Movie – Former Beatles’ great, Paul McCartney, got the legendary Capitol Studios, the top musicians, and arrangements to make this fabulous DVD. Music he grew up listening to in his childhood. Live Kisses marked the launch of his #1 best selling CD “Kisses On the Bottom.” It is highlighted with rare interviews featuring the star musicians: Diana Krall, Joe Walsh, Eric Clapton, Tommy LiPuma, John Pizzarelli and Paul, and the arrangements include a 20-piece orchestra. The songs are sparkling renditions of classic songs from the American songbook, such as: “It’s Only a Paper Moon,” “Ac-Cent-Tchu-Ate the Positive,” “My One and Only Love,” and “I’m Gonna Sit Right Down and Write Myself a Letter.” Simply put, Paul McCartney at age 70 is superbly polished, perfectly in tune, and a wonderfully expressive vocalist! Live Kisses was filmed in November 2012 at the exact time Paul received his own star on the Hollywood Walk of Fame. The DVD includes a 40 page book with many photos and the interviews transcribed into print.
Music – Come On Over, by Shania Twain, is the best selling country album ever by the top selling female artist. The album contains 17 top ten songs, half of which reached #1. In fact, it is the best selling studio album of all time by a female act in any genre. Shania Twain has won 5 Grammy Awards and is known as “The Queen of Country Pop.” (she also has her own TV series Why Not? with Shania Twain). Come On Over is actually a crossover album with a seductive pop sound, rather than traditional country. I think song “From This Moment On” is one of the most beautiful love songs ever, and there is nothing subtle about “Man, I Feel Like a Woman.” Shania is actually a Canadian (real name: Eilleen Regina Edwards), and she has sold more than 75 million albums worldwide.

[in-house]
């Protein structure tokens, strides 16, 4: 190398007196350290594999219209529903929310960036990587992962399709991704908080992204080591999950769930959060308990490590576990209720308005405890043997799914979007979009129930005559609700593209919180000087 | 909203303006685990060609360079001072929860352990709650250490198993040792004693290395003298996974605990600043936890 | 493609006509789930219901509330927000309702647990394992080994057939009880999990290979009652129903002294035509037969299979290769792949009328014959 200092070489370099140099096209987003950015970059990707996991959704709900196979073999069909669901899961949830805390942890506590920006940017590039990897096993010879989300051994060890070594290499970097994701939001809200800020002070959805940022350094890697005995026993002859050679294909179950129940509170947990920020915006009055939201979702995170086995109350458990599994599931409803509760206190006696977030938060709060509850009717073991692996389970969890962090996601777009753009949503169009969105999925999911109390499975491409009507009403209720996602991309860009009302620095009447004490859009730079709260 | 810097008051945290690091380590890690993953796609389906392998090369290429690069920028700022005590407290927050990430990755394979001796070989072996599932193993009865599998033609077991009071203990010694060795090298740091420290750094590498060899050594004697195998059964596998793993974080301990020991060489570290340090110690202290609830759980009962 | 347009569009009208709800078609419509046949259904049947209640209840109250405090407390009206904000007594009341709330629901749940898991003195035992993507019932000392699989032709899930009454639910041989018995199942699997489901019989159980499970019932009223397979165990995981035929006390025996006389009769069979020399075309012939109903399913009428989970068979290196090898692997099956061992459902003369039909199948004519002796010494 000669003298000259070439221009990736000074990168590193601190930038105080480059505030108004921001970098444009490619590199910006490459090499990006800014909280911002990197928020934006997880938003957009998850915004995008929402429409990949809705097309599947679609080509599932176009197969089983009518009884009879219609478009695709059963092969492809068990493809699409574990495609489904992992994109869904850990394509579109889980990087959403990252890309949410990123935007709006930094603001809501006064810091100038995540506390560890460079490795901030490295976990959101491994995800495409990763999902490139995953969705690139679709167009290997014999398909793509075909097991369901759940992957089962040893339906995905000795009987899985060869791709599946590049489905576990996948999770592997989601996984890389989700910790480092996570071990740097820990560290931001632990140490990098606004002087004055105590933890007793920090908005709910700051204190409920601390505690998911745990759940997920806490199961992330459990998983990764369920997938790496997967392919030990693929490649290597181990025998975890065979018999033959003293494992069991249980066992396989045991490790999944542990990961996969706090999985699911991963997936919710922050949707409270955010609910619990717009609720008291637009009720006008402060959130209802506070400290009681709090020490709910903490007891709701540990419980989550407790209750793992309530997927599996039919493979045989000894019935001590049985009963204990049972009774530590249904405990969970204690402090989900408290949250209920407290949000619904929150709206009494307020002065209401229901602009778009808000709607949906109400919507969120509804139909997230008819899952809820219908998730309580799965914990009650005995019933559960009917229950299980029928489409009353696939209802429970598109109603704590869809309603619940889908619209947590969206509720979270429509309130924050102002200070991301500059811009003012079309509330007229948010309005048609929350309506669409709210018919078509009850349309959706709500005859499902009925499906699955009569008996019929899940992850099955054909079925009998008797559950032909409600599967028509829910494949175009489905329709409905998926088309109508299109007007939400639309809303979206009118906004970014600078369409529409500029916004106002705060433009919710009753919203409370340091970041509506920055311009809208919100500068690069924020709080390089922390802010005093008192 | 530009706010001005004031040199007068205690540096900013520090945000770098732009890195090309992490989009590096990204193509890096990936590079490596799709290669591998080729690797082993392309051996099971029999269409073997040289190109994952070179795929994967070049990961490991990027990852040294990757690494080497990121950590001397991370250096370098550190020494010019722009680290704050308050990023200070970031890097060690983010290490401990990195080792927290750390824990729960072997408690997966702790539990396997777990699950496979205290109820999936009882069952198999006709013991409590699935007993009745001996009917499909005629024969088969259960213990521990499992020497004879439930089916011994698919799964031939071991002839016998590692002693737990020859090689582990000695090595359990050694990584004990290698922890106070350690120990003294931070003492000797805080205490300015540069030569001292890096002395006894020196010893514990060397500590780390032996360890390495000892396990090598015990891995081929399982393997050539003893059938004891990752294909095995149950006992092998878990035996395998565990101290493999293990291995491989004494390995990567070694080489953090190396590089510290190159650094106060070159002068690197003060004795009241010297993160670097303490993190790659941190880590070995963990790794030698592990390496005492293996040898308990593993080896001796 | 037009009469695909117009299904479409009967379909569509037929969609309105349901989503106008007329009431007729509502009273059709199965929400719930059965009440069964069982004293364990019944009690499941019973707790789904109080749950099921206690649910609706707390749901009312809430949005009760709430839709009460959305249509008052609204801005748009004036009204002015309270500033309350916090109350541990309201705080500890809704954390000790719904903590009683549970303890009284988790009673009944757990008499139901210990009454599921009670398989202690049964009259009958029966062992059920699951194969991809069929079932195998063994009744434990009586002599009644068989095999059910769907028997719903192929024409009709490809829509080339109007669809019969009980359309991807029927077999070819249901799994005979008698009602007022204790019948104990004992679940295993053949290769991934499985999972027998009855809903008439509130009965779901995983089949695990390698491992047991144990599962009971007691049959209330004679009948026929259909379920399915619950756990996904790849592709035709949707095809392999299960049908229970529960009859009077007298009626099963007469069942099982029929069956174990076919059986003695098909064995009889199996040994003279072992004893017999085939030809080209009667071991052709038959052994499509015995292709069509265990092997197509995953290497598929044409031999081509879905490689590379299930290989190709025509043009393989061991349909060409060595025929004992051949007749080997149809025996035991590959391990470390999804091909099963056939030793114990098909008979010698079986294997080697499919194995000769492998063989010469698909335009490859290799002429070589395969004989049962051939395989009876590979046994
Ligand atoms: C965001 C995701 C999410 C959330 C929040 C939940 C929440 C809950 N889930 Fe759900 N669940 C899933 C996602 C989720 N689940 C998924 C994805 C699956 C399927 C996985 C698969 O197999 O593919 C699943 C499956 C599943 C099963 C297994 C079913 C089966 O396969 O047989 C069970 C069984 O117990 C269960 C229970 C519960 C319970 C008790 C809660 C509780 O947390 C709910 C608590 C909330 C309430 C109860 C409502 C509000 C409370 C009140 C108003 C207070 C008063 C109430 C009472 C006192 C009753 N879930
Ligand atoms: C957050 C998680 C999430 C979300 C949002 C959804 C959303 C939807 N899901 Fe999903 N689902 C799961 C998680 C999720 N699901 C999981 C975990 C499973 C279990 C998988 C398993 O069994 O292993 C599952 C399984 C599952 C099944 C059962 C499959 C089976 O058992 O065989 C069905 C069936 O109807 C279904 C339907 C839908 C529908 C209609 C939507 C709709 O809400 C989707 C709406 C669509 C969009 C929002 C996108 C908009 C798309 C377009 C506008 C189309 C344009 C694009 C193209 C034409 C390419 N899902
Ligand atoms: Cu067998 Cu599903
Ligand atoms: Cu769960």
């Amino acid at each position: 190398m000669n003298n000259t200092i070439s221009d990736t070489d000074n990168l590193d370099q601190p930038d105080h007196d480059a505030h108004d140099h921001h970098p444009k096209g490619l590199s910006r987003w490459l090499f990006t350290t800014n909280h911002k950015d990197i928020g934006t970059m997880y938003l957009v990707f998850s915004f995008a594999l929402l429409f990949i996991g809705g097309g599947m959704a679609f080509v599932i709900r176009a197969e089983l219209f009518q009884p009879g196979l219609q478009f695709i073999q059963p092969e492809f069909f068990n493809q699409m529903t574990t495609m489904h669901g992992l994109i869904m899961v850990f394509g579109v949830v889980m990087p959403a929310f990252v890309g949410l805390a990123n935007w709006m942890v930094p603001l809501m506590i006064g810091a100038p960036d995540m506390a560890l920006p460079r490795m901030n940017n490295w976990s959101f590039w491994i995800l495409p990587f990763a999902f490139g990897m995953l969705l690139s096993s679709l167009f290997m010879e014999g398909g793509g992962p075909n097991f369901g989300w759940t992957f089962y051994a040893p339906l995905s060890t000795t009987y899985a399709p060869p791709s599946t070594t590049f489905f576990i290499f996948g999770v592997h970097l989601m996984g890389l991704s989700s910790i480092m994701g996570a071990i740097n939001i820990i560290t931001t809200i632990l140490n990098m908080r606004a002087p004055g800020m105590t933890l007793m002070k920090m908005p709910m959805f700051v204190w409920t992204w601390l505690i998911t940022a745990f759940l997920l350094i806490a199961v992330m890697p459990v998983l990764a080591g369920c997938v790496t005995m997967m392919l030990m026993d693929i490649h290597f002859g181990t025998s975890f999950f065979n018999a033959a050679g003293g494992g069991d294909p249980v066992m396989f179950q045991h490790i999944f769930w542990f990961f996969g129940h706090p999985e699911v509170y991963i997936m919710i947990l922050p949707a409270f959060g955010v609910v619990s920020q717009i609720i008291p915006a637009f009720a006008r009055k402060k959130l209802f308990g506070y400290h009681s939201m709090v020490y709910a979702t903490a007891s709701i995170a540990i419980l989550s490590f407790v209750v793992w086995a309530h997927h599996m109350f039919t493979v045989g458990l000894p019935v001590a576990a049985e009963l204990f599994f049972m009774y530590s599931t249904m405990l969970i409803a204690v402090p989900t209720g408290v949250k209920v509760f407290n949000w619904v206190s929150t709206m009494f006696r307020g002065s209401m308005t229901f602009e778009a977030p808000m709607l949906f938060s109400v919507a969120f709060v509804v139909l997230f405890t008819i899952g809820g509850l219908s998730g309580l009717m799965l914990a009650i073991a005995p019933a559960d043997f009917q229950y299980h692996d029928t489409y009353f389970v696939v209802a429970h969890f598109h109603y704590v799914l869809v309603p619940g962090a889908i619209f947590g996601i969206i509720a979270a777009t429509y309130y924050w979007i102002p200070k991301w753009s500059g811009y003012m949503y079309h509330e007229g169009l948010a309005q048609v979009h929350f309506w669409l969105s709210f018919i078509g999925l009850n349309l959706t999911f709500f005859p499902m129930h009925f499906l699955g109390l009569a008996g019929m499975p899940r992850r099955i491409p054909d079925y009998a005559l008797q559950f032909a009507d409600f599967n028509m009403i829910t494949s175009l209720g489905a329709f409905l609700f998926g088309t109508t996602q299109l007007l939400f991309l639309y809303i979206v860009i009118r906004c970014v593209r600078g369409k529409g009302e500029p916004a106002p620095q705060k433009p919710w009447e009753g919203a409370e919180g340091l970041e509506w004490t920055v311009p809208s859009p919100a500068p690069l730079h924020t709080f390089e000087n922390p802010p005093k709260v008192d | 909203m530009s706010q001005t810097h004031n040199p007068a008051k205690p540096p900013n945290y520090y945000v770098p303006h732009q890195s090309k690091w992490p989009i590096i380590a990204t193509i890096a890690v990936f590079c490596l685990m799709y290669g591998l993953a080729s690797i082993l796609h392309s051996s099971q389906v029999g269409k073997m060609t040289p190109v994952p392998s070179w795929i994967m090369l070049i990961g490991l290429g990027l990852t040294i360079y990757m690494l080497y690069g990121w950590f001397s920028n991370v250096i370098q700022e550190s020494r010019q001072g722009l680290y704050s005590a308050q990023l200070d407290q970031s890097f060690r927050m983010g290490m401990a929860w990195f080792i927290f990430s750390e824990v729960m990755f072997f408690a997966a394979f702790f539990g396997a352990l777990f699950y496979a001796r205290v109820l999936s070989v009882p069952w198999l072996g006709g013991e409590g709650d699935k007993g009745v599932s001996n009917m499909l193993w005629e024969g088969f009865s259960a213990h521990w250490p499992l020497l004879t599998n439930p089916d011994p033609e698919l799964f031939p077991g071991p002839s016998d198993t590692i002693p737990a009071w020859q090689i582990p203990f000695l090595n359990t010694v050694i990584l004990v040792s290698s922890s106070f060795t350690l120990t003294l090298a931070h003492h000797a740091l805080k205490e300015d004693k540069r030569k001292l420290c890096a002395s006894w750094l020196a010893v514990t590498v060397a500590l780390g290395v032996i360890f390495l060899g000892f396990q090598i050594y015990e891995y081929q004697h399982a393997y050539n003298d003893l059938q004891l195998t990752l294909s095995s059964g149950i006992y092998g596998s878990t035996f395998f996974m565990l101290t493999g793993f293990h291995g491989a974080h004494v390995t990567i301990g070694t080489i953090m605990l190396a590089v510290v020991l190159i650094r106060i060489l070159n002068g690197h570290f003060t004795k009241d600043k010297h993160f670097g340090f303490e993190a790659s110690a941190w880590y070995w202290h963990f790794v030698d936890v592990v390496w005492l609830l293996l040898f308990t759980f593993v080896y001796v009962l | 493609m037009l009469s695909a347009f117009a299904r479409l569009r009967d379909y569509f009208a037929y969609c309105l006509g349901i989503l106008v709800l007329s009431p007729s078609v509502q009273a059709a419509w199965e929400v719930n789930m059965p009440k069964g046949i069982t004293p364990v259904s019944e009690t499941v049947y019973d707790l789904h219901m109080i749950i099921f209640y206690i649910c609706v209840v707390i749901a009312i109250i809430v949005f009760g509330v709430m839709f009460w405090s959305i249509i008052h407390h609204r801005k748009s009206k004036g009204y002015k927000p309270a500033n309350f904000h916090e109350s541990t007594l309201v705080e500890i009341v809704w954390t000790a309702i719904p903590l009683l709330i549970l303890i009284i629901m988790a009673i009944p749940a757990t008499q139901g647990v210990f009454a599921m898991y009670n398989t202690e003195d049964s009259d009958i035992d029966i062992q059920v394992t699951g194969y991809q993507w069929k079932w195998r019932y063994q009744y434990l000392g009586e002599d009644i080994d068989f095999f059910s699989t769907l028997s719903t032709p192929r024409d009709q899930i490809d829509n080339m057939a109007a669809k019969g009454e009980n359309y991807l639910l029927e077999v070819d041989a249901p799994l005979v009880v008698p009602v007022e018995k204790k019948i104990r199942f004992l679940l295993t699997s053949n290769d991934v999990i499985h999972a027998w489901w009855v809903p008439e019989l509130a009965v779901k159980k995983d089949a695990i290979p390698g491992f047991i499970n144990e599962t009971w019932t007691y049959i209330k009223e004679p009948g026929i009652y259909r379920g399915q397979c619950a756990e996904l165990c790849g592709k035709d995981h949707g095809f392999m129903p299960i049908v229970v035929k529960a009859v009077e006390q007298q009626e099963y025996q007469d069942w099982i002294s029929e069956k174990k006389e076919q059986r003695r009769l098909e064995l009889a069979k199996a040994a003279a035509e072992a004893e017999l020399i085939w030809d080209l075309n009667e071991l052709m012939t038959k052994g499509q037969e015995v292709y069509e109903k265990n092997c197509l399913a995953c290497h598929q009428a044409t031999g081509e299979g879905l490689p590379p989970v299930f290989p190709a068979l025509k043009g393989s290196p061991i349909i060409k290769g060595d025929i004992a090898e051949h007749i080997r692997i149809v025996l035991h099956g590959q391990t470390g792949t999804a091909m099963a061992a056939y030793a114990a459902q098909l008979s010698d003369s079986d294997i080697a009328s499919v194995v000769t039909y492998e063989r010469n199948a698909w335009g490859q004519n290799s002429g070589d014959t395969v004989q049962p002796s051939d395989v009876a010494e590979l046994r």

Movie – A Late Quartet features no special effects, criminal kingpins, drug abuse or physical violence; instead, it offers a thoughtful, character-driven, cerebral psychodrama. The movie focuses on a string quartet – called The Fugue – that has played together for 25 years, but is shaken when the cellist and oldest member decides he must retire when he learns that he has Parkinson’s Disease. Hidden resentments, affairs and multiple conflicts begin to surface. The plot shines light on the relationship between life and art. Life is the thing from which art comes: bloody, incoherent, embarrassing, arbitrary and cruel. Art is an idealized vision of life, with the power to bestow order on chaos. Plays and novels have explored this, but A Late Quartet does it effortlessly. Christopher Walken, Philip Seymour Hoffman, Catherine Keener and Mark Ivanir deliver great performances as the musicans who choose playing in quartet over solo careers. The movie uses Beethoven’s String Quartet No. 14 in C sharp minor, opus 131, as a metaphor for playing on through all of life’s ambiguity, pain and irony. I also appreciated the movie’s message about not being overly concerned with mistakes in playing the music, but rather to convey strong lyrical phrases.
Music – This newly released CD (2012) was actually recorded live in Koln, Germany (2008). The WDR (West German Radio) Big Band has been recording since 1946. They’ve won a Grammy and recorded many albums. Patrons can find them on Facebook (as well as The New York Voices). The current leader of the band is Michael Abene. If you like The Singers Unlimited, Manhattan Transfer or Gordon Goodwin’s Big Phat Band, then this album may interest you. It swings with remarkably inventive and complicated arrangements. The members of the band and the soloists are some of the best around. It is the best of both worlds: a dazzling, studio big band coupled with fabulous singers. The arrangements of standards, such as “Darn That Dream,” “Almost Like Being in Love” and “Love Me or Leave Me” make them sound fresh and cool.